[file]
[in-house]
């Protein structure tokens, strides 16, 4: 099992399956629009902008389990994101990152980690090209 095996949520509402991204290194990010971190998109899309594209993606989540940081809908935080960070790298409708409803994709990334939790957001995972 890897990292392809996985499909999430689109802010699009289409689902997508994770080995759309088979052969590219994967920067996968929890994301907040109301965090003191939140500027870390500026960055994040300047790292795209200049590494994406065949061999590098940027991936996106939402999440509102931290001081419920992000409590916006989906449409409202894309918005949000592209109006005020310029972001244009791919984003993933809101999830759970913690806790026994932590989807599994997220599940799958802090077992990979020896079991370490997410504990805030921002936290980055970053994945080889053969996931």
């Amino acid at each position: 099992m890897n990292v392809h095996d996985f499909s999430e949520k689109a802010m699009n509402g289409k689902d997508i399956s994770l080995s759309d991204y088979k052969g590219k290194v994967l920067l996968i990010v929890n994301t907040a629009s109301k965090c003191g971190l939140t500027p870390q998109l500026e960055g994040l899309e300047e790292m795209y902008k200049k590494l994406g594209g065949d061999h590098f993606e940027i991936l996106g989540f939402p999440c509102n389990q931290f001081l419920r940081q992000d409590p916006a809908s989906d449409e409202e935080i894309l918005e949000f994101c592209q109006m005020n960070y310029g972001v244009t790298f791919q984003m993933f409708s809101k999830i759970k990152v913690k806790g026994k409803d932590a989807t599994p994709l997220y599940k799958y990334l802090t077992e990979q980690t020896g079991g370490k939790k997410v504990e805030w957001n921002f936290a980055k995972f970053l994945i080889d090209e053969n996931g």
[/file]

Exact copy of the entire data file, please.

[in-house]
């Protein structure tokens, strides 16, 4: 099992399956629009902008389990994101990152980690090209 095996949520509402991204290194990010971190998109899309594209993606989540940081809908935080960070790298409708409803994709990334939790957001995972 890897990292392809996985499909999430689109802010699009289409689902997508994770080995759309088979052969590219994967920067996968929890994301907040109301965090003191939140500027870390500026960055994040300047790292795209200049590494994406065949061999590098940027991936996106939402999440509102931290001081419920992000409590916006989906449409409202894309918005949000592209109006005020310029972001244009791919984003993933809101999830759970913690806790026994932590989807599994997220599940799958802090077992990979020896079991370490997410504990805030921002936290980055970053994945080889053969996931």
């Amino acid at each position: 099992m890897n990292v392809h095996d996985f499909s999430e949520k689109a802010m699009n509402g289409k689902d997508i399956s994770l080995s759309d991204y088979k052969g590219k290194v994967l920067l996968i990010v929890n994301t907040a629009s109301k965090c003191g971190l939140t500027p870390q998109l500026e960055g994040l899309e300047e790292m795209y902008k200049k590494l994406g594209g065949d061999h590098f993606e940027i991936l996106g989540f939402p999440c509102n389990q931290f001081l419920r940081q992000d409590p916006a809908s989906d449409e409202e935080i894309l918005e949000f994101c592209q109006m005020n960070y310029g972001v244009t790298f791919q984003m993933f409708s809101k999830i759970k990152v913690k806790g026994k409803d932590a989807t599994p994709l997220y599940k799958y990334l802090t077992e990979q980690t020896g079991g370490k939790k997410v504990e805030w957001n921002f936290a980055k995972f970053l994945i080889d090209e053969n996931g």